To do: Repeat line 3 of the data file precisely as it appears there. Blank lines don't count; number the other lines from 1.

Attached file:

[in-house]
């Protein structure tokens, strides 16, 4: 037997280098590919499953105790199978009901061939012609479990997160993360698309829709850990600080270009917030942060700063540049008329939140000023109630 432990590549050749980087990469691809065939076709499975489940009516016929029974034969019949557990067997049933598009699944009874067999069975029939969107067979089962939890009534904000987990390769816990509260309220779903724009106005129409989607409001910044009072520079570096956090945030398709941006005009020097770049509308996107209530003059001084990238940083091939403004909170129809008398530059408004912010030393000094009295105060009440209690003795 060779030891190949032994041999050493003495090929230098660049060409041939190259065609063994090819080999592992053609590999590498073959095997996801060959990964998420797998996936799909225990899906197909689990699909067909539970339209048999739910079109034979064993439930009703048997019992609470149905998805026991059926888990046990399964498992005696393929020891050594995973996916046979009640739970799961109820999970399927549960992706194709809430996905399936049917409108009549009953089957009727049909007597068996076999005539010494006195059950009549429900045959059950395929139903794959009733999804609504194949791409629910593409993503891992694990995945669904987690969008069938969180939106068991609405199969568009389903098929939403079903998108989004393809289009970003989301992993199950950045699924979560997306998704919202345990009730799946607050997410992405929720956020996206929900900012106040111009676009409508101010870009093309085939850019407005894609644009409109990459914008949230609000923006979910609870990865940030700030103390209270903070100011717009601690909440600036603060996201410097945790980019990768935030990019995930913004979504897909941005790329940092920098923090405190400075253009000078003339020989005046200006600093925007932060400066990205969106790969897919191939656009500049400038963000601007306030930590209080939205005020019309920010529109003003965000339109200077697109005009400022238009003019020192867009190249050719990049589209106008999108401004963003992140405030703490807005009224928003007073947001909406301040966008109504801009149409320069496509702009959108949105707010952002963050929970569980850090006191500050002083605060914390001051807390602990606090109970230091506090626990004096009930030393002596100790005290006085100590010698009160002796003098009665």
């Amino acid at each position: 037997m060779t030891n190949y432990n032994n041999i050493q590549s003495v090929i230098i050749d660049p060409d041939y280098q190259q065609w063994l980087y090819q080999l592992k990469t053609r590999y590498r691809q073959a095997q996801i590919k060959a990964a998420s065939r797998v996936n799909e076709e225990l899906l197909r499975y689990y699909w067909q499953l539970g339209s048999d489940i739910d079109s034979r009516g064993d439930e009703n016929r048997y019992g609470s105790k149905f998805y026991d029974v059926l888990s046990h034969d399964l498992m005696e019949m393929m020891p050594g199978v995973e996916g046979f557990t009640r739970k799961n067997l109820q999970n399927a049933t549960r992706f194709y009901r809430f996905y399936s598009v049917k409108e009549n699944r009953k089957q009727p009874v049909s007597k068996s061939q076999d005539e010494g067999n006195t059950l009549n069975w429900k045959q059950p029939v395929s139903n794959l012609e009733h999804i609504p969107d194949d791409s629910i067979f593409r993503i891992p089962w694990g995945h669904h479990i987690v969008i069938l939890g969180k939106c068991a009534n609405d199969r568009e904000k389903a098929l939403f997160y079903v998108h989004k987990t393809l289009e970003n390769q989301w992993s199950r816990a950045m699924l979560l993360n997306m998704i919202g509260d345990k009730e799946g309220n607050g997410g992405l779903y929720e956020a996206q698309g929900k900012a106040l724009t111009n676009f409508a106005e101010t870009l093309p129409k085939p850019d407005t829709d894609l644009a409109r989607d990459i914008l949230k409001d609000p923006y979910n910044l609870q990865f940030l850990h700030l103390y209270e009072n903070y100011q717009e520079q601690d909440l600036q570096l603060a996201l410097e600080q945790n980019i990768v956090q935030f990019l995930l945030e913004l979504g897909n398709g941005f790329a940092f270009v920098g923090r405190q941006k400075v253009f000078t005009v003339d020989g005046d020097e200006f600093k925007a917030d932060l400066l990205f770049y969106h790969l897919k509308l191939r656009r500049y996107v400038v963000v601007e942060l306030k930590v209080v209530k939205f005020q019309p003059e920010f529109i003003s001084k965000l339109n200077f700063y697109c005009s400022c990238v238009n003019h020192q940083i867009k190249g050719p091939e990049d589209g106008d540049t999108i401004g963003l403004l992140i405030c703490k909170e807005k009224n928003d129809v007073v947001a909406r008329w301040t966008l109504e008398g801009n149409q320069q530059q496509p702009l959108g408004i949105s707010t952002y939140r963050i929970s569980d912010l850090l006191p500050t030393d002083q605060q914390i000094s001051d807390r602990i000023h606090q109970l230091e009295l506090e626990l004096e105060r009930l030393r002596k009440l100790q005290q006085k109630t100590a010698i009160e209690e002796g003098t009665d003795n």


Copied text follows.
């Amino acid at each position: 037997m060779t030891n190949y432990n032994n041999i050493q590549s003495v090929i230098i050749d660049p060409d041939y280098q190259q065609w063994l980087y090819q080999l592992k990469t053609r590999y590498r691809q073959a095997q996801i590919k060959a990964a998420s065939r797998v996936n799909e076709e225990l899906l197909r499975y689990y699909w067909q499953l539970g339209s048999d489940i739910d079109s034979r009516g064993d439930e009703n016929r048997y019992g609470s105790k149905f998805y026991d029974v059926l888990s046990h034969d399964l498992m005696e019949m393929m020891p050594g199978v995973e996916g046979f557990t009640r739970k799961n067997l109820q999970n399927a049933t549960r992706f194709y009901r809430f996905y399936s598009v049917k409108e009549n699944r009953k089957q009727p009874v049909s007597k068996s061939q076999d005539e010494g067999n006195t059950l009549n069975w429900k045959q059950p029939v395929s139903n794959l012609e009733h999804i609504p969107d194949d791409s629910i067979f593409r993503i891992p089962w694990g995945h669904h479990i987690v969008i069938l939890g969180k939106c068991a009534n609405d199969r568009e904000k389903a098929l939403f997160y079903v998108h989004k987990t393809l289009e970003n390769q989301w992993s199950r816990a950045m699924l979560l993360n997306m998704i919202g509260d345990k009730e799946g309220n607050g997410g992405l779903y929720e956020a996206q698309g929900k900012a106040l724009t111009n676009f409508a106005e101010t870009l093309p129409k085939p850019d407005t829709d894609l644009a409109r989607d990459i914008l949230k409001d609000p923006y979910n910044l609870q990865f940030l850990h700030l103390y209270e009072n903070y100011q717009e520079q601690d909440l600036q570096l603060a996201l410097e600080q945790n980019i990768v956090q935030f990019l995930l945030e913004l979504g897909n398709g941005f790329a940092f270009v920098g923090r405190q941006k400075v253009f000078t005009v003339d020989g005046d020097e200006f600093k925007a917030d932060l400066l990205f770049y969106h790969l897919k509308l191939r656009r500049y996107v400038v963000v601007e942060l306030k930590v209080v209530k939205f005020q019309p003059e920010f529109i003003s001084k965000l339109n200077f700063y697109c005009s400022c990238v238009n003019h020192q940083i867009k190249g050719p091939e990049d589209g106008d540049t999108i401004g963003l403004l992140i405030c703490k909170e807005k009224n928003d129809v007073v947001a909406r008329w301040t966008l109504e008398g801009n149409q320069q530059q496509p702009l959108g408004i949105s707010t952002y939140r963050i929970s569980d912010l850090l006191p500050t030393d002083q605060q914390i000094s001051d807390r602990i000023h606090q109970l230091e009295l506090e626990l004096e105060r009930l030393r002596k009440l100790q005290q006085k109630t100590a010698i009160e209690e002796g003098t009665d003795n």